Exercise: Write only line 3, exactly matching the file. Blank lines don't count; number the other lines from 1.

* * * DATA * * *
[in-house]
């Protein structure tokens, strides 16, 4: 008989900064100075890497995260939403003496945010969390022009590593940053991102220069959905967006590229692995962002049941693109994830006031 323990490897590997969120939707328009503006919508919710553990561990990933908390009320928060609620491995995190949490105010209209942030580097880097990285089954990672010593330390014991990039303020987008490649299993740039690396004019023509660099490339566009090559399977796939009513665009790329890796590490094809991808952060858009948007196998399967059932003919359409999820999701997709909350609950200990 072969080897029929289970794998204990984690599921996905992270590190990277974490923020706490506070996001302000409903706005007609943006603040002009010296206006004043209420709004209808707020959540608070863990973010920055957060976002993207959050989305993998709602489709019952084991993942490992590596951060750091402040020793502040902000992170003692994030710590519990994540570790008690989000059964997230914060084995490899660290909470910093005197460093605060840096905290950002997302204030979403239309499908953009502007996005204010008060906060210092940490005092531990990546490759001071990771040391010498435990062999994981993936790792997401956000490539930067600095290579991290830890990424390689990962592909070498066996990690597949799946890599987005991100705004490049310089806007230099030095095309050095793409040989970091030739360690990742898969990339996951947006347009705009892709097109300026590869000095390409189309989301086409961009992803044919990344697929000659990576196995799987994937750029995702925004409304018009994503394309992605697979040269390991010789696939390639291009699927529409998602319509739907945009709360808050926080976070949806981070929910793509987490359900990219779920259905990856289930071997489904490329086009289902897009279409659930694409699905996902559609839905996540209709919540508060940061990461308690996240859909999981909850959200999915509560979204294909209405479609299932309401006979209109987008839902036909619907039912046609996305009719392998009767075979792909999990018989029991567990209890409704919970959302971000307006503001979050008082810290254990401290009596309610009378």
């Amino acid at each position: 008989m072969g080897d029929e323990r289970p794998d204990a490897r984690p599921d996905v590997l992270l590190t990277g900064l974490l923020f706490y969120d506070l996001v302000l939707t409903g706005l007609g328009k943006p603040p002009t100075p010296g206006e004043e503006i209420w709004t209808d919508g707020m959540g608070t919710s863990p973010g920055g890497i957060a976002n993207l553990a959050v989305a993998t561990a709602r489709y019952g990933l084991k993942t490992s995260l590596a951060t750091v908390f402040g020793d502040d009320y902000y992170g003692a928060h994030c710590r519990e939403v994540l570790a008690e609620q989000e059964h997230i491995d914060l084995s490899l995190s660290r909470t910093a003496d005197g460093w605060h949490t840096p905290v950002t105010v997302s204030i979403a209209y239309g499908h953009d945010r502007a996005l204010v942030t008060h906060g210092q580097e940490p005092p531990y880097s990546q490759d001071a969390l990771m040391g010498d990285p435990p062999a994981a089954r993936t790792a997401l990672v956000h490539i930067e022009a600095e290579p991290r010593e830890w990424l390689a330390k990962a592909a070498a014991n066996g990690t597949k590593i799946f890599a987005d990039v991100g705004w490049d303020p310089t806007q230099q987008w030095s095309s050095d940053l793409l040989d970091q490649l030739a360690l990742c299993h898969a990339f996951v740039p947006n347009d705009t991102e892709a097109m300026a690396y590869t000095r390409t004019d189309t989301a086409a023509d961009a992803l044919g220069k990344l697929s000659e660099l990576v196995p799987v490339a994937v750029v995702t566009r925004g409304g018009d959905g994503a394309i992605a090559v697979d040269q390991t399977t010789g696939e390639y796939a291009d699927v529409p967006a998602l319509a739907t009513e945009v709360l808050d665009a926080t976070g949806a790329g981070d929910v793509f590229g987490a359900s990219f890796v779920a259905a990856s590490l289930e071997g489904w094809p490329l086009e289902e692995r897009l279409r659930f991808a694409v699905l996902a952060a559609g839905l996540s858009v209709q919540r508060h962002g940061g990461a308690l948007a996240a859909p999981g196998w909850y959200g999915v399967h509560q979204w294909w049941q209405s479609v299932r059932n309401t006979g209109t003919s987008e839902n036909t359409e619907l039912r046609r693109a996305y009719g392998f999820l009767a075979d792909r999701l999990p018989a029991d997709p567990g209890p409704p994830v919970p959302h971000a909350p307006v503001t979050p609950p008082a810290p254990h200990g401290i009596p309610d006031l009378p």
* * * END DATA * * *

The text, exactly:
């Amino acid at each position: 008989m072969g080897d029929e323990r289970p794998d204990a490897r984690p599921d996905v590997l992270l590190t990277g900064l974490l923020f706490y969120d506070l996001v302000l939707t409903g706005l007609g328009k943006p603040p002009t100075p010296g206006e004043e503006i209420w709004t209808d919508g707020m959540g608070t919710s863990p973010g920055g890497i957060a976002n993207l553990a959050v989305a993998t561990a709602r489709y019952g990933l084991k993942t490992s995260l590596a951060t750091v908390f402040g020793d502040d009320y902000y992170g003692a928060h994030c710590r519990e939403v994540l570790a008690e609620q989000e059964h997230i491995d914060l084995s490899l995190s660290r909470t910093a003496d005197g460093w605060h949490t840096p905290v950002t105010v997302s204030i979403a209209y239309g499908h953009d945010r502007a996005l204010v942030t008060h906060g210092q580097e940490p005092p531990y880097s990546q490759d001071a969390l990771m040391g010498d990285p435990p062999a994981a089954r993936t790792a997401l990672v956000h490539i930067e022009a600095e290579p991290r010593e830890w990424l390689a330390k990962a592909a070498a014991n066996g990690t597949k590593i799946f890599a987005d990039v991100g705004w490049d303020p310089t806007q230099q987008w030095s095309s050095d940053l793409l040989d970091q490649l030739a360690l990742c299993h898969a990339f996951v740039p947006n347009d705009t991102e892709a097109m300026a690396y590869t000095r390409t004019d189309t989301a086409a023509d961009a992803l044919g220069k990344l697929s000659e660099l990576v196995p799987v490339a994937v750029v995702t566009r925004g409304g018009d959905g994503a394309i992605a090559v697979d040269q390991t399977t010789g696939e390639y796939a291009d699927v529409p967006a998602l319509a739907t009513e945009v709360l808050d665009a926080t976070g949806a790329g981070d929910v793509f590229g987490a359900s990219f890796v779920a259905a990856s590490l289930e071997g489904w094809p490329l086009e289902e692995r897009l279409r659930f991808a694409v699905l996902a952060a559609g839905l996540s858009v209709q919540r508060h962002g940061g990461a308690l948007a996240a859909p999981g196998w909850y959200g999915v399967h509560q979204w294909w049941q209405s479609v299932r059932n309401t006979g209109t003919s987008e839902n036909t359409e619907l039912r046609r693109a996305y009719g392998f999820l009767a075979d792909r999701l999990p018989a029991d997709p567990g209890p409704p994830v919970p959302h971000a909350p307006v503001t979050p609950p008082a810290p254990h200990g401290i009596p309610d006031l009378p």